UK scientists warn of red crown rot in soybean crops

Soybean yields may be affected this season by red crown rot, a fungal disease. During the week of Sept. 13, red crown rot in soybean crops was discovered in Graves County. Katie Pratt and Carl Bradley suggest taking samples for diagnosis to the University of Kentucky Plant Disease Diagnostic Lab in Princeton if the disease is suspected or found.

It was discovered in mid-September that Kentucky soybean crops were diseased by red crown rot, according to tests done at the University of Kentucky Plant Disease Diagnostic Lab in Princeton.

Katie Pratt and Carl Bradley of the UK Research and Education Center in Princeton have concluded the red crown rot may affect local soybean yields. The first — and only — case is in Graves County, however.

Pratt said the first case of red crown rot was discovered during the week of Sept. 13, according to a news release.

She said the fungus produces the fungus Calonectria ilicicola, causing stem and root fungus and discoloration. It also creates a toxin that causes leaf discoloration.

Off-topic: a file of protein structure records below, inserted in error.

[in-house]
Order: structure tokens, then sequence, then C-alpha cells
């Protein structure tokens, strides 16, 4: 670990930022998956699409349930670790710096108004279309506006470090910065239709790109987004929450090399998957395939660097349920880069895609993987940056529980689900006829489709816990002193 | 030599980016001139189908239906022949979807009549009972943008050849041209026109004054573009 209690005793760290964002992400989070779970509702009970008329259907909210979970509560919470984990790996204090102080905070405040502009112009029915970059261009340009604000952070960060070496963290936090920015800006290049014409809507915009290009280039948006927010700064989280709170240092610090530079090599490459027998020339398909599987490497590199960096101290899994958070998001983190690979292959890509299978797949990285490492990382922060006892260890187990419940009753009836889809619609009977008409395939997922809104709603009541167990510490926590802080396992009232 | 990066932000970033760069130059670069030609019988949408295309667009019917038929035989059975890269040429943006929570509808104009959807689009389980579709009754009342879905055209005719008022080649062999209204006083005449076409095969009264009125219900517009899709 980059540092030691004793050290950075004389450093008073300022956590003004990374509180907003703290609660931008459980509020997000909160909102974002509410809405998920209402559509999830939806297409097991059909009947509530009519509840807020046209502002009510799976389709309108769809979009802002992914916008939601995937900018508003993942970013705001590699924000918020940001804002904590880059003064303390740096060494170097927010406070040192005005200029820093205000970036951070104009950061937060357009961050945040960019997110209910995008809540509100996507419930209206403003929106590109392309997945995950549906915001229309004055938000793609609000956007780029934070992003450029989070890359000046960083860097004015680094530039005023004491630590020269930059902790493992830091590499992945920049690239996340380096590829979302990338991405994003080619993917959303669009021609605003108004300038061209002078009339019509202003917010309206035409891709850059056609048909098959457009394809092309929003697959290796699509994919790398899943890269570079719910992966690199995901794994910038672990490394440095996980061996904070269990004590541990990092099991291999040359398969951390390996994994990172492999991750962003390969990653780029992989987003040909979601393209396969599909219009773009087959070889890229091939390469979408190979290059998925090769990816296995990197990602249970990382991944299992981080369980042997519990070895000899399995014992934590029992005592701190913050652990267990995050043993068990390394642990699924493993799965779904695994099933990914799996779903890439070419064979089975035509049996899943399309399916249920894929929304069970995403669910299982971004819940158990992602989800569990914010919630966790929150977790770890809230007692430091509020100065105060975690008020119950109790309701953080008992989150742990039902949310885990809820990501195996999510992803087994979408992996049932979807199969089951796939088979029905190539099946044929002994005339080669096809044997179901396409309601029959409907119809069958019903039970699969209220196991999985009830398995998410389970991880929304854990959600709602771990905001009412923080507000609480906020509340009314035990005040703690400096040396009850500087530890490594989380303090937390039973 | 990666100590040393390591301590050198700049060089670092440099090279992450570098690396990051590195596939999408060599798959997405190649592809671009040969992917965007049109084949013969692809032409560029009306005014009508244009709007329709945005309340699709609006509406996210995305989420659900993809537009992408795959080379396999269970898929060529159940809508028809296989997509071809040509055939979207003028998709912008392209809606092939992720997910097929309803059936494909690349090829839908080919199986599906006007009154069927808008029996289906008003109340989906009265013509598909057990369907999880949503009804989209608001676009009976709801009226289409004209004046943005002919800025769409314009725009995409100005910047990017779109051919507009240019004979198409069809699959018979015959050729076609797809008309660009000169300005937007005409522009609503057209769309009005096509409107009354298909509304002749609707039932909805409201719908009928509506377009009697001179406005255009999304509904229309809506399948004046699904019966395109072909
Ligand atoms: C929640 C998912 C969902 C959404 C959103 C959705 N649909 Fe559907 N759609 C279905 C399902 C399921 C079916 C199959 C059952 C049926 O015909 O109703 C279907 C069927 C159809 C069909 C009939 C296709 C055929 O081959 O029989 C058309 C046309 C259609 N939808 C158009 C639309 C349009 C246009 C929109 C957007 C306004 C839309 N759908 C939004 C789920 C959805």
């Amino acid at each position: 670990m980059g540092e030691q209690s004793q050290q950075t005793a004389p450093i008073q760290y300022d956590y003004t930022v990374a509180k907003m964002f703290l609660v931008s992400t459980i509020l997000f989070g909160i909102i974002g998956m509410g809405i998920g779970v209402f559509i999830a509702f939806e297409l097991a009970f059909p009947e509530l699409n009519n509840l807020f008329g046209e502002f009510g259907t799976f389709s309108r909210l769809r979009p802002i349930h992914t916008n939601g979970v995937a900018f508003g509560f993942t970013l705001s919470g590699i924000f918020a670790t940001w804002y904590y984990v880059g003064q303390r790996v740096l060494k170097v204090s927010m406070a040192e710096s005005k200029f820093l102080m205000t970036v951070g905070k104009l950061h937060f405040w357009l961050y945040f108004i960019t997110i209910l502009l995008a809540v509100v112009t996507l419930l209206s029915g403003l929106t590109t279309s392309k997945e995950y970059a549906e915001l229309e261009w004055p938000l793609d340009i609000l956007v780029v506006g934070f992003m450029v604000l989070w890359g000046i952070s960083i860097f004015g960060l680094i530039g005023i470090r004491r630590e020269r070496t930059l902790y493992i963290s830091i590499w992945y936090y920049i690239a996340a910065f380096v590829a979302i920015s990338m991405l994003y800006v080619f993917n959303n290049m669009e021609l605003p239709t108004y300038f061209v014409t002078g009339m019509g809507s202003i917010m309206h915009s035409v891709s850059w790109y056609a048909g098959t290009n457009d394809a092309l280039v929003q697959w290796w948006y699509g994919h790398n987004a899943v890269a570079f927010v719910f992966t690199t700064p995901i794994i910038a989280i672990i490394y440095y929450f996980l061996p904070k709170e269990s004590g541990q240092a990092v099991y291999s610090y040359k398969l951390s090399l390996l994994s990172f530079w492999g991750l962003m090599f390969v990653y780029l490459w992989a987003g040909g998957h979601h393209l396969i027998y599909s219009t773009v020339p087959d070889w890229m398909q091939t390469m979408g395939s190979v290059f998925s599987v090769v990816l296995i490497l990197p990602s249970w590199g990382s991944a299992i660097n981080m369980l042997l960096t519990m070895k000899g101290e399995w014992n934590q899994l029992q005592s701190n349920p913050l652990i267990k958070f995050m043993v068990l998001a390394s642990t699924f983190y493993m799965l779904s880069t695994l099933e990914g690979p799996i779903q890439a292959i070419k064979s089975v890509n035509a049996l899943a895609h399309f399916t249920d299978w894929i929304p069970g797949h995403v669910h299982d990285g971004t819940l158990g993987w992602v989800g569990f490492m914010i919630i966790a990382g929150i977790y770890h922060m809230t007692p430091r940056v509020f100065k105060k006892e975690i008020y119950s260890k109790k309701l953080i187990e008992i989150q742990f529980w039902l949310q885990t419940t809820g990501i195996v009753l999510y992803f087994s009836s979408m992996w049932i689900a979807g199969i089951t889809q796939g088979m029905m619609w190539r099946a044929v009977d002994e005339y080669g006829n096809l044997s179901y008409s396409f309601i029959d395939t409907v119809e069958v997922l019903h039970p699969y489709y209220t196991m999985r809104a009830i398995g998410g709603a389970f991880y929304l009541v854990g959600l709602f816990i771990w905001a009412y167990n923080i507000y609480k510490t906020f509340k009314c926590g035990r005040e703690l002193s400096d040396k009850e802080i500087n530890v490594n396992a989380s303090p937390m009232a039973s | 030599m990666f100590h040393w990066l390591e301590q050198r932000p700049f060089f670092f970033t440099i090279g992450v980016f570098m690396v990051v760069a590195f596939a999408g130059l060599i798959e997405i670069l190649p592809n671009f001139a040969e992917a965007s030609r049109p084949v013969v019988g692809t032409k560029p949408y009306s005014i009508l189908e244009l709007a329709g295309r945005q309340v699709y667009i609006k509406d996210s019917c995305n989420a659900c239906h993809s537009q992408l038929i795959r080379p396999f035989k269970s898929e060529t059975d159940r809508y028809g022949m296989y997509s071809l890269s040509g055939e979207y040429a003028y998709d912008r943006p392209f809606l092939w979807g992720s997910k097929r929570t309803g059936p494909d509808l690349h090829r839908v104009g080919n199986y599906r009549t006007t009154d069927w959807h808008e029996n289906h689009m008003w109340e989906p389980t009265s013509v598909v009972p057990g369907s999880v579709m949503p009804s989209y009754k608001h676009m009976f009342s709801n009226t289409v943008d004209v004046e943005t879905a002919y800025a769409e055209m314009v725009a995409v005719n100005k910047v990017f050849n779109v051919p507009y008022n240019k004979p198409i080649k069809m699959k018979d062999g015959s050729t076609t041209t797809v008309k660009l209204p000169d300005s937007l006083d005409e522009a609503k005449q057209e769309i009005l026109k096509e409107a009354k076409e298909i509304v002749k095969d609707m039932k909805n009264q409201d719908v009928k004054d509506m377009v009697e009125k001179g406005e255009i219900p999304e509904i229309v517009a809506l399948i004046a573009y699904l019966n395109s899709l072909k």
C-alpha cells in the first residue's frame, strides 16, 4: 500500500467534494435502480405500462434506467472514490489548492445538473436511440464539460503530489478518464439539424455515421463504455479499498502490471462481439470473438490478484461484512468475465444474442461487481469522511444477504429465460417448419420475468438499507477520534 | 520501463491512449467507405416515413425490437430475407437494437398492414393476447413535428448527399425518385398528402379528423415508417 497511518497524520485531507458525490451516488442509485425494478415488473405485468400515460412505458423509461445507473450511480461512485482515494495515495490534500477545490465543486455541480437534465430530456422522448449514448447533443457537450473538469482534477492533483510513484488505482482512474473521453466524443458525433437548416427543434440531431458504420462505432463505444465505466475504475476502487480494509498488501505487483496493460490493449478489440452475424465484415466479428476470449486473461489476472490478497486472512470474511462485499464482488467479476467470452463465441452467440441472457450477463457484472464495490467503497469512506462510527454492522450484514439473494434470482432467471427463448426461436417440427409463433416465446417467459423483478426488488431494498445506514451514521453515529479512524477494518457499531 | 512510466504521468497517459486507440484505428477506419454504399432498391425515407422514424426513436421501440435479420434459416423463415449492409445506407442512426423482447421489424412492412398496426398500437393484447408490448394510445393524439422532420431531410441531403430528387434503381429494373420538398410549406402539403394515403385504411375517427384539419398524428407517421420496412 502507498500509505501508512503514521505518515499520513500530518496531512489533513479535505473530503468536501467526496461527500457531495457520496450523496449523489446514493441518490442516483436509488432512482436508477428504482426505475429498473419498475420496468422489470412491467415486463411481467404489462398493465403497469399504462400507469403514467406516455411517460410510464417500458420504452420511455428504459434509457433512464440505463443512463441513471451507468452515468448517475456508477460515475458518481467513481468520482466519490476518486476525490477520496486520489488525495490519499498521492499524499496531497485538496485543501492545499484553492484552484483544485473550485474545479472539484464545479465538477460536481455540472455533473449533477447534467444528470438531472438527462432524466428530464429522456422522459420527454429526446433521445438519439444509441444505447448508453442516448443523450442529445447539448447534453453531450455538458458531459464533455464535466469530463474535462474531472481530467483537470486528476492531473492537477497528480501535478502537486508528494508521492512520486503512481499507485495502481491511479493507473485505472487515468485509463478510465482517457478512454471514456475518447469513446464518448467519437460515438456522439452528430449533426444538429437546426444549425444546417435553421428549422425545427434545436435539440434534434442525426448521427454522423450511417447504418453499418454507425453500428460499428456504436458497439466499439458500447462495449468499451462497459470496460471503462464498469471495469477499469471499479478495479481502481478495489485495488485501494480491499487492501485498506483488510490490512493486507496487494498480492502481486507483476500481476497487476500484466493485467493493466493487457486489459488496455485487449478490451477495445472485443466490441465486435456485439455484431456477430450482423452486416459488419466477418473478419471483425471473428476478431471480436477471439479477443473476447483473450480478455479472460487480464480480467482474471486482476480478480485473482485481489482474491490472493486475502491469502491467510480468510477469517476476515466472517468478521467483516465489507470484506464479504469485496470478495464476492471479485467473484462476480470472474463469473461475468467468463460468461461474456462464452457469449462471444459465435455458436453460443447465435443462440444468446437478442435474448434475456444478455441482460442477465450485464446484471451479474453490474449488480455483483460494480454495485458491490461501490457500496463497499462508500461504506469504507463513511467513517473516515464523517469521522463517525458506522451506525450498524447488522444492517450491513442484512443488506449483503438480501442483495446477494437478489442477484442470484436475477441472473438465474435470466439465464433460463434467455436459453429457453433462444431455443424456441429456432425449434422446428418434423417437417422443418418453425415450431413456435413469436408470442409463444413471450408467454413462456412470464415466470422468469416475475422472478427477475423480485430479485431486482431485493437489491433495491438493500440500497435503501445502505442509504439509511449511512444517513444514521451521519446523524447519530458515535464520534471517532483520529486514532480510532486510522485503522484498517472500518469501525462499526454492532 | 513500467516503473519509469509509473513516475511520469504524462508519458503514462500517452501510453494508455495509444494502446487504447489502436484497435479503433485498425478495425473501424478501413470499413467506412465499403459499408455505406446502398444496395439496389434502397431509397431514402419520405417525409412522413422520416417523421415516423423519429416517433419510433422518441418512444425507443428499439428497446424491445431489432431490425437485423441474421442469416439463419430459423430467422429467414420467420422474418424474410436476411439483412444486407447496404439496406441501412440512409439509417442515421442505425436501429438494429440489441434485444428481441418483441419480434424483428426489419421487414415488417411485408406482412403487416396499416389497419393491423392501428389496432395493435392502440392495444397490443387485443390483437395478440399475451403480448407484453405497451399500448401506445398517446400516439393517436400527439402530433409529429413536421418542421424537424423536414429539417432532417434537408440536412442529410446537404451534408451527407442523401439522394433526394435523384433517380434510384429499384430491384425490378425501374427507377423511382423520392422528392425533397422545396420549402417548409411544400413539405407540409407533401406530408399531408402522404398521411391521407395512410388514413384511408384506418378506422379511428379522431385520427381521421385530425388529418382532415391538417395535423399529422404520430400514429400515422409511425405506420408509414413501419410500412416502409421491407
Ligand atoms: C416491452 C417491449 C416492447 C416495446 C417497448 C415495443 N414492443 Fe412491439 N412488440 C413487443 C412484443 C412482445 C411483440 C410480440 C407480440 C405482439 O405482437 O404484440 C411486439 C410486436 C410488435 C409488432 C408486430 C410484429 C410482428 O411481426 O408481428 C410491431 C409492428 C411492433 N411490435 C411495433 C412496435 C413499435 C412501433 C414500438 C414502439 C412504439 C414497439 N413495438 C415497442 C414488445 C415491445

“At this point in the growing season, this disease will have the most impact on double-crop soybeans,” Bradley said in a news release.

He noted red crown rot may potentially be misidentified as sudden death syndrome and southern stem canker when examining the shared, similar symptoms.

He said the disease has been observed for years in neighboring states like Louisiana, Mississippi, and Illinois, but never in Kentucky.

“It will likely be too late for growers to observe red crown rot symptoms in full-season soybeans, as many of those fields are close to harvest,” Bradley said.

As Pratt and Bradley outlined, effective management practices are “done through rotating to non-host crops, planting less-susceptible varieties, and delaying planting in fields known to be infested with the red crown rot fungus.”

{p dir=”ltr”}They recommend contacting UK Cooperative Extension Service agents to help submit diagnosis samples to UK’s Plant Disease Diagnostic Lab in Princeton if red crown rot is suspected or found.

On Sept. 1, the Kentucky soybean production forecast was 6% — 98.5 million bushels — down from the 2020 August forecast. Yields fared better, up 1% from last month, as reported by the United States Department of Agriculture National Agricultural Statistics Service.